Is Social Security Being Cheated Out of Revenue?
The way Sean Williams sees it, the Social Security program was deprived of $190 billion in 2019 because almost $1.6 trillion in earned income avoided the payroll tax last year. As he explains, there is a payroll tax cap, meaning all earned income above $137,700 is free of the 12.4% combined employee/employer payroll tax. Many argue the cap must be increased as a way to fix the looming insolvency Social Security faces in 2035. This comprehensive article explains the issue well, even noting an oft overlooked point. “Social Security’s monthly benefit at full retirement age is also capped. In other words, the reason a cap exists with regard to how much earned income is taxable in a given year is because there’s also a limit to how much the Social Security Administration will pay a retired worker each month.” This year’s max benefit is $3,011 per month. Read the entire piece by Williams here.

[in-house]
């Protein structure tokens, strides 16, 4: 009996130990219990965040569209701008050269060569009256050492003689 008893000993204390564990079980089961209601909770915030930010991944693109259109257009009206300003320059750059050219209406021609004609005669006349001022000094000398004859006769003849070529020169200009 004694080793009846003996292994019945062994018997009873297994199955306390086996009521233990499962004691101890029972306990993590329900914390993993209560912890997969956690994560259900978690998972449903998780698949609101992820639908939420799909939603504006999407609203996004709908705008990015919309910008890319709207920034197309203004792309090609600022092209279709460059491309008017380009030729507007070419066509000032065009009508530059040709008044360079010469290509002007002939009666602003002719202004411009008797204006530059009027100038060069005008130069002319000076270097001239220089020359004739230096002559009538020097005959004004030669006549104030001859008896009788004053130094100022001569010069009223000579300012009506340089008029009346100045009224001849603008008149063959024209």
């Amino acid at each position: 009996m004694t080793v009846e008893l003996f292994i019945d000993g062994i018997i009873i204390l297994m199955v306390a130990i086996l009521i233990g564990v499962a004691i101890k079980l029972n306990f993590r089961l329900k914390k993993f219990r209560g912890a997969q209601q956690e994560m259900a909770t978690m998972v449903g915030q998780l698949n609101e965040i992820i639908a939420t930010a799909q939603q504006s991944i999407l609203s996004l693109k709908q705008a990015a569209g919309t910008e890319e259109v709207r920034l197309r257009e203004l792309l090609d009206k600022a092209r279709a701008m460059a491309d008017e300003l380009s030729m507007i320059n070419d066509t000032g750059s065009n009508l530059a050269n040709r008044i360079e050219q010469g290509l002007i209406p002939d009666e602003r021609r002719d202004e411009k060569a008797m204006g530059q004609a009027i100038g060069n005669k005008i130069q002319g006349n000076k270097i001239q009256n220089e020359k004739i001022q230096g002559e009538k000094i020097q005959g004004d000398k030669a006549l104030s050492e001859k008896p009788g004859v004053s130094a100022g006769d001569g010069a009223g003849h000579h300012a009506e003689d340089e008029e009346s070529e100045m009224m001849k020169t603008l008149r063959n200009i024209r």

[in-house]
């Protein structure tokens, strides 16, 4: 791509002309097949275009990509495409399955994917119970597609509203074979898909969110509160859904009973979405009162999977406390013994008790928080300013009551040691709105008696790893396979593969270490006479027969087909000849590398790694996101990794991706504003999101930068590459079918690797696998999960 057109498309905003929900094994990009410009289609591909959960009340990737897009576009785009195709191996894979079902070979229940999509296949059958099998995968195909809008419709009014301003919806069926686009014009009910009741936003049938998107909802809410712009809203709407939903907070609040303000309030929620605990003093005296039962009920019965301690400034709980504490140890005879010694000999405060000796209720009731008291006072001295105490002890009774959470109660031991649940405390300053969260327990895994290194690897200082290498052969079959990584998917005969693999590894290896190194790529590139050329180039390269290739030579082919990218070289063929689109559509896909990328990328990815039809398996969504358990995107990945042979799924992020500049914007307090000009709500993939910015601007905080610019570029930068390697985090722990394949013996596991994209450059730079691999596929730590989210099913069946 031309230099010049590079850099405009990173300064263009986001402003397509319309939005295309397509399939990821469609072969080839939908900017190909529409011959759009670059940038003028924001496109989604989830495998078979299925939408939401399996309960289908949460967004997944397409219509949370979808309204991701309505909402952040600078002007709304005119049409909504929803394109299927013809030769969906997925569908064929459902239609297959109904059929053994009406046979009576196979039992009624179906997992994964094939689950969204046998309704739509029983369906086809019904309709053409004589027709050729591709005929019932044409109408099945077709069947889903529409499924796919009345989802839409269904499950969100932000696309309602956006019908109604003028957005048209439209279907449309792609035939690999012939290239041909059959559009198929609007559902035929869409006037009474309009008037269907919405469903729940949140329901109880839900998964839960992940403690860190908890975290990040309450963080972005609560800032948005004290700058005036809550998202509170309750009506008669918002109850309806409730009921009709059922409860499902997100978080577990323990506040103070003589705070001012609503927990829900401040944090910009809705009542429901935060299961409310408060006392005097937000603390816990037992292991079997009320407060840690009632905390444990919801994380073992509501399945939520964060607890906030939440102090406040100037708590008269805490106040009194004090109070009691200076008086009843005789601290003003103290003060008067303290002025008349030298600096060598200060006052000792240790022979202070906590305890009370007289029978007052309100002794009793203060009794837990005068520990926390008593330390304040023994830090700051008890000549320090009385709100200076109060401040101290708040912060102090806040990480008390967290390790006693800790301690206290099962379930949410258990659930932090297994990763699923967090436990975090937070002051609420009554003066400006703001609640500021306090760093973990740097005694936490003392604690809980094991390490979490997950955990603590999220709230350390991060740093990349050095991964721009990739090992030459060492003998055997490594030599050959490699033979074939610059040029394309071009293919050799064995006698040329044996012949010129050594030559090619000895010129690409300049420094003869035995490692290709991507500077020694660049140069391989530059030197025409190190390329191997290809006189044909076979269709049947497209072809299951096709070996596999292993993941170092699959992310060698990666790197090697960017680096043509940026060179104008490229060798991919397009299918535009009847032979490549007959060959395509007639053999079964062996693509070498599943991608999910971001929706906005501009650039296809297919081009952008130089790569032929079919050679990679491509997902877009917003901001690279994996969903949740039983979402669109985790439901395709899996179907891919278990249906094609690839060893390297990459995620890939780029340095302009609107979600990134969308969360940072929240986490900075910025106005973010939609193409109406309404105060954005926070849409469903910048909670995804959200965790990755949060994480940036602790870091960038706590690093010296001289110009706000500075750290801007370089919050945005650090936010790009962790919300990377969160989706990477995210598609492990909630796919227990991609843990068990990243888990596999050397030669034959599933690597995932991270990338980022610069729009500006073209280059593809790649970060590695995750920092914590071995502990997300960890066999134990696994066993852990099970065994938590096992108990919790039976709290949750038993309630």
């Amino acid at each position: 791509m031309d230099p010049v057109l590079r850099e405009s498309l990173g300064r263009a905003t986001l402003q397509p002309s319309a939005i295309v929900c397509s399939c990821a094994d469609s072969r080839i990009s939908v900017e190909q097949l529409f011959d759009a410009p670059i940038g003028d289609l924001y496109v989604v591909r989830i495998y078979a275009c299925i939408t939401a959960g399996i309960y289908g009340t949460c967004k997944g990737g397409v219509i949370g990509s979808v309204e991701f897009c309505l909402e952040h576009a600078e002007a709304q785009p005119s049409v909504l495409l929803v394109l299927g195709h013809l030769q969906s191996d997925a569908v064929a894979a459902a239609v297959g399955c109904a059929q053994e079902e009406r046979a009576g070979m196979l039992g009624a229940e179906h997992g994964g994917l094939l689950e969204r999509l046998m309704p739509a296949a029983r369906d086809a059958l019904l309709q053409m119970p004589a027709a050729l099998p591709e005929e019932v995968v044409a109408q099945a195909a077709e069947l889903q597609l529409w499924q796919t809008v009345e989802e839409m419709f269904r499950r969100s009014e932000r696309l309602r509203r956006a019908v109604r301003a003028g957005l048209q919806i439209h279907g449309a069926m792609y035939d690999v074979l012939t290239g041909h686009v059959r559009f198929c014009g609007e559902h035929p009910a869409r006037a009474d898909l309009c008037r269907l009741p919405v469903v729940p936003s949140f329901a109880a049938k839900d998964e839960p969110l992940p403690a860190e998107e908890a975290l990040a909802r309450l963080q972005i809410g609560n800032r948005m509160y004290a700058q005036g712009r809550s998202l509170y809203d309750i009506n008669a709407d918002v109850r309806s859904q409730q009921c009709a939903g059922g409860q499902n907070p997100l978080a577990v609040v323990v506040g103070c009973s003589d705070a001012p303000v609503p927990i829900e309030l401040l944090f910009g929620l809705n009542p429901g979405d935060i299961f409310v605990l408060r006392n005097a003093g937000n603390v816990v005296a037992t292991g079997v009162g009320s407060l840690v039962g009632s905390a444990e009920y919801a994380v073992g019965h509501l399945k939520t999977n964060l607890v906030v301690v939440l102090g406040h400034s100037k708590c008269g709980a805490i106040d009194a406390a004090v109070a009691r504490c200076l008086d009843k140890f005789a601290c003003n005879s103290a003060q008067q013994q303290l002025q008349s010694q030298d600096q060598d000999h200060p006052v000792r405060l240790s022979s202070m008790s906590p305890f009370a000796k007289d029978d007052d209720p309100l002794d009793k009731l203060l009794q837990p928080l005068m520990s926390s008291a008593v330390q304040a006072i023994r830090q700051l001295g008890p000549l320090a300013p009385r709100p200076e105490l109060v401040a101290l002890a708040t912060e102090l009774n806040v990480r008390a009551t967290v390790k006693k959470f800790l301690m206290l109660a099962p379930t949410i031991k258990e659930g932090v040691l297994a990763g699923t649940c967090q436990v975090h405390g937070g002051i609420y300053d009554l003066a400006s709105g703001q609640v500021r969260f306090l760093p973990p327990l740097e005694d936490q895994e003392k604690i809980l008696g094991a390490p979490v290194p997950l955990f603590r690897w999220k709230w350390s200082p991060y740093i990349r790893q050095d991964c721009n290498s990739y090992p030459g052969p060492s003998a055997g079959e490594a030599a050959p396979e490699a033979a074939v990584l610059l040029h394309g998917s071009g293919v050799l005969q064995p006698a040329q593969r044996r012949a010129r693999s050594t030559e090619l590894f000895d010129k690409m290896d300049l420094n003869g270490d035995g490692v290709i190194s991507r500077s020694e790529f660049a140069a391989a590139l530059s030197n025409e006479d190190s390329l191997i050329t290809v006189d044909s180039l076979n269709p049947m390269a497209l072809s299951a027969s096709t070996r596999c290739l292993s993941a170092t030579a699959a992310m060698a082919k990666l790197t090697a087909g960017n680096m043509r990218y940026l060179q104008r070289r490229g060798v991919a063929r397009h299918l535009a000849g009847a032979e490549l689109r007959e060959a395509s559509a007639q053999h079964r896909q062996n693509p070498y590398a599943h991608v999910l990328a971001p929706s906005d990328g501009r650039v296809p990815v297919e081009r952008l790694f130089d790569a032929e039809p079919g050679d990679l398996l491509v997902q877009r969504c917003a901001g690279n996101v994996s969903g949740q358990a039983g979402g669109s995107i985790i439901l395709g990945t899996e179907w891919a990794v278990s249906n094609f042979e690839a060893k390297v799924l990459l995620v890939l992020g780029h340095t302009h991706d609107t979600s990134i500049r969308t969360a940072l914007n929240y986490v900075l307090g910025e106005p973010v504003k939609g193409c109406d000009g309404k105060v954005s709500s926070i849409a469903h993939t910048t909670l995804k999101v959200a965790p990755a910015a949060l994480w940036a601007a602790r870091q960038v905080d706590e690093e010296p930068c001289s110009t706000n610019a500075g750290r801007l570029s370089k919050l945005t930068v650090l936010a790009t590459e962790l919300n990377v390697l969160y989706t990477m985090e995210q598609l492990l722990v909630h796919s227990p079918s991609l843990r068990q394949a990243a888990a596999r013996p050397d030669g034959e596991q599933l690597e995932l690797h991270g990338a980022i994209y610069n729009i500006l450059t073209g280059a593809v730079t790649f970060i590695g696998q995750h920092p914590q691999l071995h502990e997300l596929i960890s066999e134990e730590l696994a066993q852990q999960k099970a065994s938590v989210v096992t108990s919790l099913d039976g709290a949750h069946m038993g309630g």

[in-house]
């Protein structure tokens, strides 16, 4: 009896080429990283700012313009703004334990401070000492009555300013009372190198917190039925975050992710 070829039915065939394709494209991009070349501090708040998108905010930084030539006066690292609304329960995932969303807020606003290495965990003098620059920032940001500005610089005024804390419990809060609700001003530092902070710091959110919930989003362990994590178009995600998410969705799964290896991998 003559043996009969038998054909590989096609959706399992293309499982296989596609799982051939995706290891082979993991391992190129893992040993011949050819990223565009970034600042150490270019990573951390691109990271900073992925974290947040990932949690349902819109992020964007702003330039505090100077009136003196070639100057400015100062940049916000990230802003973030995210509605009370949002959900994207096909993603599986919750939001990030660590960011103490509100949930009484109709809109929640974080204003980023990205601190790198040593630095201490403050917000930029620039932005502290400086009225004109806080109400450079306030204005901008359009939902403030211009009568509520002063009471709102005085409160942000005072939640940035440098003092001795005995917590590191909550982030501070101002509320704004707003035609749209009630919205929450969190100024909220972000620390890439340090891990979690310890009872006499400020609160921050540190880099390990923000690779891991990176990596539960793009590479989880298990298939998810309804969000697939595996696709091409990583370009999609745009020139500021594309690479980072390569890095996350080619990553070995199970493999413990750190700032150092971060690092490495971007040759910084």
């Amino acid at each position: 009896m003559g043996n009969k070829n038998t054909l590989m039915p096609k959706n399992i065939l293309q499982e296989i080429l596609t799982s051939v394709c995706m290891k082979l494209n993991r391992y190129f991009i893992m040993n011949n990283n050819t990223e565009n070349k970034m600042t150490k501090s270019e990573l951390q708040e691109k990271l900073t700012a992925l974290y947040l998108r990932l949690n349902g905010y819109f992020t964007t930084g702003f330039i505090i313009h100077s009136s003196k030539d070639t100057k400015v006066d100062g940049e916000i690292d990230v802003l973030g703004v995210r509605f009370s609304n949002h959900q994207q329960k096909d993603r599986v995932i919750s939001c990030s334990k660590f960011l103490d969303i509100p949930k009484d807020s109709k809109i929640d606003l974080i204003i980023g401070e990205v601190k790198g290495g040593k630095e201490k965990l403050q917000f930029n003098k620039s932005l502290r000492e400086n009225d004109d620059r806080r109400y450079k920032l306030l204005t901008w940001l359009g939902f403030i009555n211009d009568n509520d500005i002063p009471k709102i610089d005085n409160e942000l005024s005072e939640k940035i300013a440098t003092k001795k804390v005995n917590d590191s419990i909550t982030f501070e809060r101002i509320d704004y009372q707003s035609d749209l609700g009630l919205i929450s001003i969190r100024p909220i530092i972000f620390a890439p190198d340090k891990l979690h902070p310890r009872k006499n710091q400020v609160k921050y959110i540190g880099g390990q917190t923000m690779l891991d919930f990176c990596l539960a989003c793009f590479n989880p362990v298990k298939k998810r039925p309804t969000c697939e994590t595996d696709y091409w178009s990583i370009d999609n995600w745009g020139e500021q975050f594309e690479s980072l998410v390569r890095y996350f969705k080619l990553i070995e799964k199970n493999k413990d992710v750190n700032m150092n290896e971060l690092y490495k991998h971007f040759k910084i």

While the idea to raise the payroll tax cap is popular and polls well, The Association of Mature American Citizens (AMAC) believes Social Security must be preserved and modernized without additional taxes on workers. This can be achieved by making modest changes in cost of living adjustments and the retirement age. AMAC advocates for a bipartisan compromise, “The Social Security Guarantee Act,” taking selected portions of bills introduced by former Rep. Johnson (R-TX) and current Rep. Larson (D-CT) and merging them with the Association’s own well researched ideas. One component is Social Security PLUS, a new, voluntary plan that would allow all earners to have more income available at retirement. This component is intended to appeal especially to younger workers. AMAC is resolute in its mission that Social Security be preserved and modernized and has gotten the attention of lawmakers in DC, meeting with a great many congressional offices and their staffs over the past several years. Read AMAC’s plan here.